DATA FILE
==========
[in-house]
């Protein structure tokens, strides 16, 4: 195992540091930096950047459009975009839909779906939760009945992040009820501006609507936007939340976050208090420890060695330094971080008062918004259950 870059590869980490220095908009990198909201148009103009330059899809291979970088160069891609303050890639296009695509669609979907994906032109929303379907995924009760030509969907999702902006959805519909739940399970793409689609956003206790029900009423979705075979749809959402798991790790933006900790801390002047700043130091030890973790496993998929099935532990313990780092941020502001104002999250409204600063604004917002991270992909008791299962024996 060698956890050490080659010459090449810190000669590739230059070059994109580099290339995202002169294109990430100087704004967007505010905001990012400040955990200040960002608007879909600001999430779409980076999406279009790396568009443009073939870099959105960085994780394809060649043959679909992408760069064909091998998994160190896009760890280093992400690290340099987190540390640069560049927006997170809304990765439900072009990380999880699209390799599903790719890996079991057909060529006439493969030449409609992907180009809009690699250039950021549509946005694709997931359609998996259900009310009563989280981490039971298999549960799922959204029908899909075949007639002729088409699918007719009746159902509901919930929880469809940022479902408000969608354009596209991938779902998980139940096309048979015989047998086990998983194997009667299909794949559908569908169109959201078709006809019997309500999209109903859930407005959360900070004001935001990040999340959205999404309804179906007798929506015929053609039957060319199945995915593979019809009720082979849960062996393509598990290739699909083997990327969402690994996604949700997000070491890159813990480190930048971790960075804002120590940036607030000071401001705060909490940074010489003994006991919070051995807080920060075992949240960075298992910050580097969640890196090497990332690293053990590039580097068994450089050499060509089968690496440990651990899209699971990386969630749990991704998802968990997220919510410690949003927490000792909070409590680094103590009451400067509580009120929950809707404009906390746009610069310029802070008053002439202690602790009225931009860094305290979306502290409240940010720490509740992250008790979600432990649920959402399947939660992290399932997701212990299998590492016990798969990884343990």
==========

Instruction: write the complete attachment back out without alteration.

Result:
[in-house]
């Protein structure tokens, strides 16, 4: 195992540091930096950047459009975009839909779906939760009945992040009820501006609507936007939340976050208090420890060695330094971080008062918004259950 870059590869980490220095908009990198909201148009103009330059899809291979970088160069891609303050890639296009695509669609979907994906032109929303379907995924009760030509969907999702902006959805519909739940399970793409689609956003206790029900009423979705075979749809959402798991790790933006900790801390002047700043130091030890973790496993998929099935532990313990780092941020502001104002999250409204600063604004917002991270992909008791299962024996 060698956890050490080659010459090449810190000669590739230059070059994109580099290339995202002169294109990430100087704004967007505010905001990012400040955990200040960002608007879909600001999430779409980076999406279009790396568009443009073939870099959105960085994780394809060649043959679909992408760069064909091998998994160190896009760890280093992400690290340099987190540390640069560049927006997170809304990765439900072009990380999880699209390799599903790719890996079991057909060529006439493969030449409609992907180009809009690699250039950021549509946005694709997931359609998996259900009310009563989280981490039971298999549960799922959204029908899909075949007639002729088409699918007719009746159902509901919930929880469809940022479902408000969608354009596209991938779902998980139940096309048979015989047998086990998983194997009667299909794949559908569908169109959201078709006809019997309500999209109903859930407005959360900070004001935001990040999340959205999404309804179906007798929506015929053609039957060319199945995915593979019809009720082979849960062996393509598990290739699909083997990327969402690994996604949700997000070491890159813990480190930048971790960075804002120590940036607030000071401001705060909490940074010489003994006991919070051995807080920060075992949240960075298992910050580097969640890196090497990332690293053990590039580097068994450089050499060509089968690496440990651990899209699971990386969630749990991704998802968990997220919510410690949003927490000792909070409590680094103590009451400067509580009120929950809707404009906390746009610069310029802070008053002439202690602790009225931009860094305290979306502290409240940010720490509740992250008790979600432990649920959402399947939660992290399932997701212990299998590492016990798969990884343990």